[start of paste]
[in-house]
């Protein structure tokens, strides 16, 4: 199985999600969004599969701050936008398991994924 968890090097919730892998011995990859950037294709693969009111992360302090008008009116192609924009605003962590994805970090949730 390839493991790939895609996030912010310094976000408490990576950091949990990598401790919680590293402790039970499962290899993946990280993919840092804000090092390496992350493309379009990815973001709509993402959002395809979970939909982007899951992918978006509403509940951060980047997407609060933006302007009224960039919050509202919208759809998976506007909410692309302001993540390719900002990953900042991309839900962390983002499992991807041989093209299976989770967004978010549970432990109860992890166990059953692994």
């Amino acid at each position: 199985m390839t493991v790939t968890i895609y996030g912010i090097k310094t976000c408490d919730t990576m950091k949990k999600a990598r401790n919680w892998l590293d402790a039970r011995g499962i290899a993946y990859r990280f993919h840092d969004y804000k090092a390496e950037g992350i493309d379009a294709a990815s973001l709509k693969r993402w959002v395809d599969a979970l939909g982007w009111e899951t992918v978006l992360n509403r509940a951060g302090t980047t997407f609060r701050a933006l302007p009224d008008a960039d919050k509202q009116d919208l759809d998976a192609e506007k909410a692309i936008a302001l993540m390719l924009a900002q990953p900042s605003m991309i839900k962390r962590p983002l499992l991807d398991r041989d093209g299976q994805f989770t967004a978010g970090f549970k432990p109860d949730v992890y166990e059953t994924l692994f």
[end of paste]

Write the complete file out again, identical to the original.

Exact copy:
[in-house]
């Protein structure tokens, strides 16, 4: 199985999600969004599969701050936008398991994924 968890090097919730892998011995990859950037294709693969009111992360302090008008009116192609924009605003962590994805970090949730 390839493991790939895609996030912010310094976000408490990576950091949990990598401790919680590293402790039970499962290899993946990280993919840092804000090092390496992350493309379009990815973001709509993402959002395809979970939909982007899951992918978006509403509940951060980047997407609060933006302007009224960039919050509202919208759809998976506007909410692309302001993540390719900002990953900042991309839900962390983002499992991807041989093209299976989770967004978010549970432990109860992890166990059953692994």
């Amino acid at each position: 199985m390839t493991v790939t968890i895609y996030g912010i090097k310094t976000c408490d919730t990576m950091k949990k999600a990598r401790n919680w892998l590293d402790a039970r011995g499962i290899a993946y990859r990280f993919h840092d969004y804000k090092a390496e950037g992350i493309d379009a294709a990815s973001l709509k693969r993402w959002v395809d599969a979970l939909g982007w009111e899951t992918v978006l992360n509403r509940a951060g302090t980047t997407f609060r701050a933006l302007p009224d008008a960039d919050k509202q009116d919208l759809d998976a192609e506007k909410a692309i936008a302001l993540m390719l924009a900002q990953p900042s605003m991309i839900k962390r962590p983002l499992l991807d398991r041989d093209g299976q994805f989770t967004a978010g970090f549970k432990p109860d949730v992890y166990e059953t994924l692994f």